The same sort of determinism has often infiltrated our assessments of the postwar period. Those who question the Japan-U.S. security relationship have been quick to fault the U.S. Occupation.
At the same time, many of those same people credit the postwar Constitution, drawn up under the Occupation, with the peace Japan has enjoyed in the postwar era. Indeed, in 1968 some argued vehemently that Japan should be celebrating the 20th anniversary of the Constitution instead of the 100th anniversary of the Meiji Restoration.
Of course, the impulse to trace historical trends back to identifiable turning points is understandable. Any major change in the political or social structure will give rise to new frameworks that have an impact on subsequent developments. But to continue tracing everything back to a single point in time strikes me as insensitive to the historical contribution of all the generations that followed. The enforcement of the Meiji Constitution changed dramatically under successive generations of leaders, and foreign policy likewise changed with the times. The fact that the postwar Constitution has not been amended since its promulgation in 1947 does not mean that Japan has stood still.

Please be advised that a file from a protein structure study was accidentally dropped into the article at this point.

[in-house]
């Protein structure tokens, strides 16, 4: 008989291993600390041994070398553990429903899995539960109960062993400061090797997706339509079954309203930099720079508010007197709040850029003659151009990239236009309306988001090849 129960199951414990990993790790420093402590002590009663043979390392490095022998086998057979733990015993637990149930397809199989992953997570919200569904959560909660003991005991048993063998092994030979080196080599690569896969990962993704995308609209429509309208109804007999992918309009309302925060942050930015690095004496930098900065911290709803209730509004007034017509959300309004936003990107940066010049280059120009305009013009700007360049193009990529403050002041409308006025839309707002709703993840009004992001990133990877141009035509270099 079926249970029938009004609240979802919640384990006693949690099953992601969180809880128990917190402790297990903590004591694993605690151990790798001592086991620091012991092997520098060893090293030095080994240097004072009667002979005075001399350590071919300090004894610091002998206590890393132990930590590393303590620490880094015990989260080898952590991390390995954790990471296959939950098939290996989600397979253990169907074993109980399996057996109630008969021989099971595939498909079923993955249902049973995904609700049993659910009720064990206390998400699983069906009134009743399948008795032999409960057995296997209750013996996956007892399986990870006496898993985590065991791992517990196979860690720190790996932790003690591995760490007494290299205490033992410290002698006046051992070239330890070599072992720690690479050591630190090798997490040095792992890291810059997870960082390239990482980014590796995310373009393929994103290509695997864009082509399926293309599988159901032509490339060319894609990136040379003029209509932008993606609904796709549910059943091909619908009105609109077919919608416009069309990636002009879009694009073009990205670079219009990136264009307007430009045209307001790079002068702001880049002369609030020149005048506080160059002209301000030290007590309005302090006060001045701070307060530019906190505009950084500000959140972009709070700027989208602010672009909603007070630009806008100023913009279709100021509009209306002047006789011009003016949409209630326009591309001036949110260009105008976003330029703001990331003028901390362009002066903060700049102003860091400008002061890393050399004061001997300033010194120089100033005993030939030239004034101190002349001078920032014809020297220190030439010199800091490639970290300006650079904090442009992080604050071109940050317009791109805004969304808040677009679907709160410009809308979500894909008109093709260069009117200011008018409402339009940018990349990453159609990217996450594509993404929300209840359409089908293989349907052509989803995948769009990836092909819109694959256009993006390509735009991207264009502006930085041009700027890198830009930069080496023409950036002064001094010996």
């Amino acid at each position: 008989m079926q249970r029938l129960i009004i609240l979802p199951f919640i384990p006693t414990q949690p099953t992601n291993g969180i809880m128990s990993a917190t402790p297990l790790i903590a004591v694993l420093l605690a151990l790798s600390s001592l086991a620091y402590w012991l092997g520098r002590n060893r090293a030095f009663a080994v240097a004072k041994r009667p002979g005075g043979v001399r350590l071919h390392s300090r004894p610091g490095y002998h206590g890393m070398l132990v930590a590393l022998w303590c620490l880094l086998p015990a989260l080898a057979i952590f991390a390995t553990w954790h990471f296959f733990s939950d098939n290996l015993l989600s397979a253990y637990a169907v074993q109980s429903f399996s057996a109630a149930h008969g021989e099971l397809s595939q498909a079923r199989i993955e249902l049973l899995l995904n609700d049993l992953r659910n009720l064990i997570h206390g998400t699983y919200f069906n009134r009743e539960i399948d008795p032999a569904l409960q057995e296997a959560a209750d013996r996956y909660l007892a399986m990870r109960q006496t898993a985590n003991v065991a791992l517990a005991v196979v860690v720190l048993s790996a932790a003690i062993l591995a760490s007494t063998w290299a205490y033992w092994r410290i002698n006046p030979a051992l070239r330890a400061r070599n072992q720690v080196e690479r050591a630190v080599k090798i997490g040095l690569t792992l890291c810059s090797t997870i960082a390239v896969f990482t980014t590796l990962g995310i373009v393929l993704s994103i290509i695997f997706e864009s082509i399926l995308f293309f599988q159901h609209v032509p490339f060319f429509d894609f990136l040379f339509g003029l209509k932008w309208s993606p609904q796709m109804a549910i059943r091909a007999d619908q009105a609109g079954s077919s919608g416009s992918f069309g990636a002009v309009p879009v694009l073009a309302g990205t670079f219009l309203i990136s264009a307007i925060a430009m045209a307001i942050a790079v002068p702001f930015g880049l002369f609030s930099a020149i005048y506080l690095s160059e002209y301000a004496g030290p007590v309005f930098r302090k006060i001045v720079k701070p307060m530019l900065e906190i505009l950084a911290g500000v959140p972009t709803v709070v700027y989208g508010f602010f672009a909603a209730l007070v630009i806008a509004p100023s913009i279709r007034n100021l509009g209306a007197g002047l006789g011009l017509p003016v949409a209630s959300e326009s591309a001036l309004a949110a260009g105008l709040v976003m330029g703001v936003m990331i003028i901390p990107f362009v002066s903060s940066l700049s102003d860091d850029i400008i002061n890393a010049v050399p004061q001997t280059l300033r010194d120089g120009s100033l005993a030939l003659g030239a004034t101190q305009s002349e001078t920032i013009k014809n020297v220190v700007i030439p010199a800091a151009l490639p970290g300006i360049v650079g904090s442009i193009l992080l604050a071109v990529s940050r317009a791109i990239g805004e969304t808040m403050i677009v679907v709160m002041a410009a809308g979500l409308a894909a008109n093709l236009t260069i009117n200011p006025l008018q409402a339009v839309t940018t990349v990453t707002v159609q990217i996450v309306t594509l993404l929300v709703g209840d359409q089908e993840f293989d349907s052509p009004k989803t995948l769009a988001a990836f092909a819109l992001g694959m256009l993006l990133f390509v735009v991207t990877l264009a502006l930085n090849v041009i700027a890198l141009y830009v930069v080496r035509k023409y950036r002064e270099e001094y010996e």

A focus on core values
If we reject the sort of historical determinism that traces everything to a particular starting point, then what lessons for the future can we draw from the past? This brings me to my second observation, namely, the importance of highlighting values. Professor Kazuo Komiya has done this in emphasizing the campaign for universal manhood suffrage and progress toward a two-party parliamentary democracy as defining features of Japanese politics and society in the 1920s, following World War I. Following his example, I would like to explore the ways in which Japan’s observance of the Meiji centennial reflected the social and political values of the late 1960s. This inquiry also speaks to professor Yuichi Hosoya’s question about the political purpose of anniversary celebrations.